“Problems with the internet such as unbalanced development, unsound regulation, and unreasonable order are becoming more prominent. Cyber-hegemonism poses a new threat to world peace and development.”
China identifies the Internet and cyberspace as a critical domain for ensuring national security, economic and social stability, and ultimately, the legitimacy of the Chinese Communist Party (CCP). Recently, Beijing presented its vision for international cooperation in cyberspace via a white paper from the State Council Information Office. The white paper reflects Beijing’s tightening grip on information flows and fundamental freedoms, its growing concerns over Western digital advantages in its operational environment, and its expanding efforts to export digital authoritarianism to the developing world.
For Beijing to realize its global superpower aspirations and compete with the United States as a cyber superpower, it must present a vision for an equitable and inclusive global community. The 2022 white paper lays out Beijing’s vision for such a community through “extensive consultation, joint contribution and shared benefits in global governance, and promot[ion of] a multilateral, democratic, and transparent international internet governance system.” The document further highlights Beijing’s achievements in internet development (e.g. expansion of its internet penetration, digital economy, and tech sector) and cyberspace governance (e.g. the Cybersecurity Law, Data Security Law, Personal Information Protection Law, and Cybersecurity Review Measures)[i] while advocating for the rights of all countries to formulate their own national cybersecurity strategies. However, these seemingly liberal themes are trumped Beijing’s emphasis on cyber sovereignty as its core guiding principle in international cyberspace governance.
Cyber sovereignty is the notion that individual countries should maintain the exclusive right to govern their own territory’s cyberspace, superseding any supposed rights for the mutual interest of a future shared community in cyberspace. As such, reliance on the principle of cyber sovereignty serves to justify the CCP’s long-term strategic control over information flows available to Chinese internet users and to facilitate Beijing’s digital security apparatus’ ability to enforce social stability to buttress CCP legitimacy.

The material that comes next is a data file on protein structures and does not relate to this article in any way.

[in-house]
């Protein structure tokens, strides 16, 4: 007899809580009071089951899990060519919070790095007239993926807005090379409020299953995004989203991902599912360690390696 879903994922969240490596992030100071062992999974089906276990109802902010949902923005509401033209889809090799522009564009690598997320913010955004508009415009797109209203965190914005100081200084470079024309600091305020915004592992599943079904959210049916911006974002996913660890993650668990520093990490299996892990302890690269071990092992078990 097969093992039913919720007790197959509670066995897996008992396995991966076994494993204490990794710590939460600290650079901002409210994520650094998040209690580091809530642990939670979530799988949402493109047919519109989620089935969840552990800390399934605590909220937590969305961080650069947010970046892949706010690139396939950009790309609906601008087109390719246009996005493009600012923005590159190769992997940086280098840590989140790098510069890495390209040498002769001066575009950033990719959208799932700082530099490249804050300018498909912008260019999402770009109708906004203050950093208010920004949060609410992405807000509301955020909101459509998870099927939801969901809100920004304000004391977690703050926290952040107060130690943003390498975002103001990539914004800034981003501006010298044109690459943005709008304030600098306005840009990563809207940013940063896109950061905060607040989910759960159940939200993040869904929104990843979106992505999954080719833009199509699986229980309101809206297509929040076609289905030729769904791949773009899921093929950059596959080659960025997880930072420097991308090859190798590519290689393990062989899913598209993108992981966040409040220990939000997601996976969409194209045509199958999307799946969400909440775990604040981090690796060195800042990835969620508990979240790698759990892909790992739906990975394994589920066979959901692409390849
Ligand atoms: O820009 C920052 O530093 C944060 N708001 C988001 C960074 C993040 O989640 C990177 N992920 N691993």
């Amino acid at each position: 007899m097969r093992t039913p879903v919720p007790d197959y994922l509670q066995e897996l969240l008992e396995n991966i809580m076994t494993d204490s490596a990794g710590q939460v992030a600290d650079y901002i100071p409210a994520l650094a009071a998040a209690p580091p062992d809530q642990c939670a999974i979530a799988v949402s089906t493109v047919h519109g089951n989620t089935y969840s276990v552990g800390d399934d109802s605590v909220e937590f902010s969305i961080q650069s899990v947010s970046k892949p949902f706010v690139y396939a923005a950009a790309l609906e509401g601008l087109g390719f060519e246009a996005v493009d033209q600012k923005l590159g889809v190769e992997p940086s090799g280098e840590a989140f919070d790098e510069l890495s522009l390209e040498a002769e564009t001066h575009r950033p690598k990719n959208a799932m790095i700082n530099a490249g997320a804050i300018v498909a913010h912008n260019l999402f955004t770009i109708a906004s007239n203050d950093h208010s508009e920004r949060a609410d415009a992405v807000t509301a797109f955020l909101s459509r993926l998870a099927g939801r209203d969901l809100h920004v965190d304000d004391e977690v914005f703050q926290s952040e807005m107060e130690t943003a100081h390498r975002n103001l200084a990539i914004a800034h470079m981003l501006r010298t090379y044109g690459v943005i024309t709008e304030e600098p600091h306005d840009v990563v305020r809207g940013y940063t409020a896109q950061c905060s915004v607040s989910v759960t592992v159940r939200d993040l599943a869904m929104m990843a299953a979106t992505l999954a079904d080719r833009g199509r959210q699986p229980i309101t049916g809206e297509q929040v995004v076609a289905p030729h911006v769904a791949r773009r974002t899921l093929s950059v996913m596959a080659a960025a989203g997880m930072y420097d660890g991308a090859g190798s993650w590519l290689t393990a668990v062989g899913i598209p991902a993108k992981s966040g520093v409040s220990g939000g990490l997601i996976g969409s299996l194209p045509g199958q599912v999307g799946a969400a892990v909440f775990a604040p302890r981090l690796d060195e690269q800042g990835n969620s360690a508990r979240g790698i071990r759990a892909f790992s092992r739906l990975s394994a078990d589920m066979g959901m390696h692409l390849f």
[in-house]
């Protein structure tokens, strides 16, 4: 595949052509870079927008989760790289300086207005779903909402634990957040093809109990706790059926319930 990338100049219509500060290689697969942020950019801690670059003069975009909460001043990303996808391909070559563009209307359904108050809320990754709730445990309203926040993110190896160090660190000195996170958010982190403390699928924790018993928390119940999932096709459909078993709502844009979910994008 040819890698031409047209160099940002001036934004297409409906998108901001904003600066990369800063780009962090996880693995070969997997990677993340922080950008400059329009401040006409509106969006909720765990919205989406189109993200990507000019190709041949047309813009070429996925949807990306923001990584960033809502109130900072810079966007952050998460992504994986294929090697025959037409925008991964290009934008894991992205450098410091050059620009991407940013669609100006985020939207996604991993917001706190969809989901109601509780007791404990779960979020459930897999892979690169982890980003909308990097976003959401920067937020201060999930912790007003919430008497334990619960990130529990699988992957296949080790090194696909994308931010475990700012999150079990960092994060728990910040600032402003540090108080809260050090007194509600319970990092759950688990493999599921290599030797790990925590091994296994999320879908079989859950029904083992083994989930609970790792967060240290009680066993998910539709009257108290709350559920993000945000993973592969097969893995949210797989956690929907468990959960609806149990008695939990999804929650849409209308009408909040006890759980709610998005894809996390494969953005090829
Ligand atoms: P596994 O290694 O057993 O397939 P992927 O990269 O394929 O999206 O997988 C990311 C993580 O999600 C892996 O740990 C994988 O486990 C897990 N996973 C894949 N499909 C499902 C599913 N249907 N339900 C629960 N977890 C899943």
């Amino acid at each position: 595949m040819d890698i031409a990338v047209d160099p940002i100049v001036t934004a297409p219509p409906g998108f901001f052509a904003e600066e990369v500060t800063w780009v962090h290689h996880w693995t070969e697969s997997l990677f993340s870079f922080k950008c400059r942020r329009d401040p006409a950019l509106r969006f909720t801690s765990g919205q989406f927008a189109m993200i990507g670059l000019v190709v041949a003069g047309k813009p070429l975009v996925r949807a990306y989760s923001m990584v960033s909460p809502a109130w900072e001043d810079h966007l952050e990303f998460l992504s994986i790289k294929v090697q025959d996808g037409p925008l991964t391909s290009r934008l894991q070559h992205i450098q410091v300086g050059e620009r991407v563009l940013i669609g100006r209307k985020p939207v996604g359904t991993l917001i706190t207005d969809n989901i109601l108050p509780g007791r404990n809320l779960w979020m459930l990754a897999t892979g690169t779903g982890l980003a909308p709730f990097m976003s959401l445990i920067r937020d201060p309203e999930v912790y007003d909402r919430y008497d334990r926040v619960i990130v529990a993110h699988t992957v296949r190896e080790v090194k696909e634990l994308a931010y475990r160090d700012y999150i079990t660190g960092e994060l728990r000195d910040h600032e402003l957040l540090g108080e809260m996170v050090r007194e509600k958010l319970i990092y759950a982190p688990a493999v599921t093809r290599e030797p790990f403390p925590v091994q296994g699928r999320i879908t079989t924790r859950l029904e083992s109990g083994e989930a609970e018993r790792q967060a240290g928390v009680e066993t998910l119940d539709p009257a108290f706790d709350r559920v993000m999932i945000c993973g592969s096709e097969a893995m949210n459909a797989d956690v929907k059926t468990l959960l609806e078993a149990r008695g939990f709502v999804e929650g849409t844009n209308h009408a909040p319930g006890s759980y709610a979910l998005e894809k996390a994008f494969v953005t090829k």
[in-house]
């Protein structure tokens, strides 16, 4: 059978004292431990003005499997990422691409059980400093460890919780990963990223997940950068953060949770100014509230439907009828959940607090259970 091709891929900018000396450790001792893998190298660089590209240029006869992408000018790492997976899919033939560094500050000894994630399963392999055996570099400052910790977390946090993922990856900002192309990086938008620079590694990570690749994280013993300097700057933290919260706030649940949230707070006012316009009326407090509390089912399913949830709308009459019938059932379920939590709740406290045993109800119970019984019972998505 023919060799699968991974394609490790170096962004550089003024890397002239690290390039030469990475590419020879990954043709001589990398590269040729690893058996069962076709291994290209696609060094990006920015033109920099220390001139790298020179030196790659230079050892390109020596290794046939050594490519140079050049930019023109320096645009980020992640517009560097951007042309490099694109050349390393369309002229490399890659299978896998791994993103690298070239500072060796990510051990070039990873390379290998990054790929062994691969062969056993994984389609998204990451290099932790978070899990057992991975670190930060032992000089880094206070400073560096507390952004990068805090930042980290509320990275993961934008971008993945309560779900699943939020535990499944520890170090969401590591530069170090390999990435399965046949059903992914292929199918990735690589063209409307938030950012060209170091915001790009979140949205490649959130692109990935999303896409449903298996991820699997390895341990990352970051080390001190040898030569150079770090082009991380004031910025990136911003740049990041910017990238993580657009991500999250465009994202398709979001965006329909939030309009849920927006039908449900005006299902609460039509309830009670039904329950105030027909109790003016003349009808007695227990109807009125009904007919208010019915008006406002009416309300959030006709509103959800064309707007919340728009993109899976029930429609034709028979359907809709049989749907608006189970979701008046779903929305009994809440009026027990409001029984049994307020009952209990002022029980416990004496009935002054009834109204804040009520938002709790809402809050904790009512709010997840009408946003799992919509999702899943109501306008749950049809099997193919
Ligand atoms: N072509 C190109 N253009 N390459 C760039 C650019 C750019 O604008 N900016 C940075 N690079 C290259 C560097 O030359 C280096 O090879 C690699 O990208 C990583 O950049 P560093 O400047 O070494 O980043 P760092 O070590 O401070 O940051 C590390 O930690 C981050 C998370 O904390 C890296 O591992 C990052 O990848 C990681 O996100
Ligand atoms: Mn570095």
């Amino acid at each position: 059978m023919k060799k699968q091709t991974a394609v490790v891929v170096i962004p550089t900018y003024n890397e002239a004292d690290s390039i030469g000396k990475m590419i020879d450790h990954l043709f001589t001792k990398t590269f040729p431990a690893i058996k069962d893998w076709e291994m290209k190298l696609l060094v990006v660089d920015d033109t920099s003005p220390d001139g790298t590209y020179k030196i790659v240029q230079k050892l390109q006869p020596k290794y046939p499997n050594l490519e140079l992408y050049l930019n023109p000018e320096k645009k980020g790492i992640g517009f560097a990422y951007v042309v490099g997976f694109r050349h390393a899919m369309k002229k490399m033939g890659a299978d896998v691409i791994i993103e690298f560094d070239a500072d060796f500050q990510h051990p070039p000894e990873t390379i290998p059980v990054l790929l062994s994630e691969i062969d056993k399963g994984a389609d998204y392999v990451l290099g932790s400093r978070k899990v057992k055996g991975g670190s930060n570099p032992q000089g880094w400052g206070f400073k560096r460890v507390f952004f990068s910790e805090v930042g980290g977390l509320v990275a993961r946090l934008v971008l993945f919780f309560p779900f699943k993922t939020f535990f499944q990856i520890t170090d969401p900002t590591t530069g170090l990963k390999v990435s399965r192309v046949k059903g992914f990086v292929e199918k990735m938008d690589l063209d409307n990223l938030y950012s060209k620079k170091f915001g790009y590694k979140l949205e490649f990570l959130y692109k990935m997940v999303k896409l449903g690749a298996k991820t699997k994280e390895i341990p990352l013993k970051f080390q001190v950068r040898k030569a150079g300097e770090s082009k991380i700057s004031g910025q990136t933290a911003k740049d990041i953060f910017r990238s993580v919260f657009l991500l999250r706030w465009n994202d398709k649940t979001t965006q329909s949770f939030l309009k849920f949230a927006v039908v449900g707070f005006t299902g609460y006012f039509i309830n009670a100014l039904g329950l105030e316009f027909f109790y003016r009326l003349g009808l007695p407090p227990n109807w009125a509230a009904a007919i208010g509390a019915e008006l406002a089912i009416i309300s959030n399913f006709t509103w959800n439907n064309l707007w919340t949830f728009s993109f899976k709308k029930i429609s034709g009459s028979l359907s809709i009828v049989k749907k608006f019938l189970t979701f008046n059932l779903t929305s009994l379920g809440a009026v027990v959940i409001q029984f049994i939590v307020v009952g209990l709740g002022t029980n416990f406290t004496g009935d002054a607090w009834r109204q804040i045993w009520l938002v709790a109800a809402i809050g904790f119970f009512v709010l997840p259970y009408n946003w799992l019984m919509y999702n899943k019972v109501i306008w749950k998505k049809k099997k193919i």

Simultaneously, China looks to promote this version of internet governance abroad. This conception of cyberspace governance diverges from the principles of an “open, free, global, interoperable, reliable, and secure Internet” advocated for by the United States and 61 partner nation signatories of the “Declaration for the Future of the Internet.”[ii] Indeed, Beijing’s white paper presents China’s achievements and vision of shared internet development and cyberspace governance in stark contrast to its vision of Western “cyber hegemonism,” the idea that “certain countries are exploiting the internet and information technology as a tool to seek hegemony, interfere in other countries internal affairs, and engage in large-scale cyber theft and surveillance.” Despite the liberal rhetoric framing a “community with a shared future in cyberspace,” the more Beijing can affiliate cyber sovereignty with equitable and inclusive participation in cyberspace governance to developing countries, the wider its brand of digital authoritarianism will spread.
“携手构建网络空间命运共同体 (Jointly Build a Community with a Shared Future in Cyberspace),” State Council Information Office, 7 November 2022. http://www.scio.gov.cn/zfbps/32832/Document/1732898/1732898.htm (Chinese) http://english.scio.gov.cn/whitepapers/2022-11/07/content_78505694.htm (English).
Problems with the internet such as unbalanced development, unsound regulation, and unreasonable order are becoming more prominent. Cyber-hegemonism poses a new threat to world peace and development.
Certain countries are exploiting the internet and information technology as a tool to seek hegemony, interfere in other countries’ internal affairs, and engage in large-scale cyber theft and surveillance, raising the risk of conflict in cyberspace.
Some countries attempt to decouple with others, and create schism and confrontation in cyberspace. The increasingly complex cybersecurity situation calls for more just, reasonable and effective cyberspace governance. Global threats and challenges in cyberspace necessitate strong global responses.
All countries have the right to formulate public policies, laws, and regulations on cyberspace in the context of their national conditions and international experience. No country should seek cyber hegemony; use the internet to interfere in other countries’ internal affairs; engage in, incite, or support cyber activities that endanger other countries’ national security, or infringe on other countries’ key information infrastructure.
[i] For more on the PRC’s evolving cyberspace and data governance legislation see: “China’s Evolving Data Governance Regime,” U.S.-China Economic and Security Review Commission, 26 July 2022. https://www.uscc.gov/sites/default/files/2022-07/Chinas_Evolving_Data_Governance_Regime.pdf
[ii] For more on the Biden administration’s articulation of the United States’ vision for cyberspace governance see: “A Declaration for the Future of the Internet,” The White House, 28 April 2022. https://www.whitehouse.gov/wp-content/uploads/2022/04/Declaration-for-the-Future-for-the-Internet_Launch-Event-Signing-Version_FINAL.pdf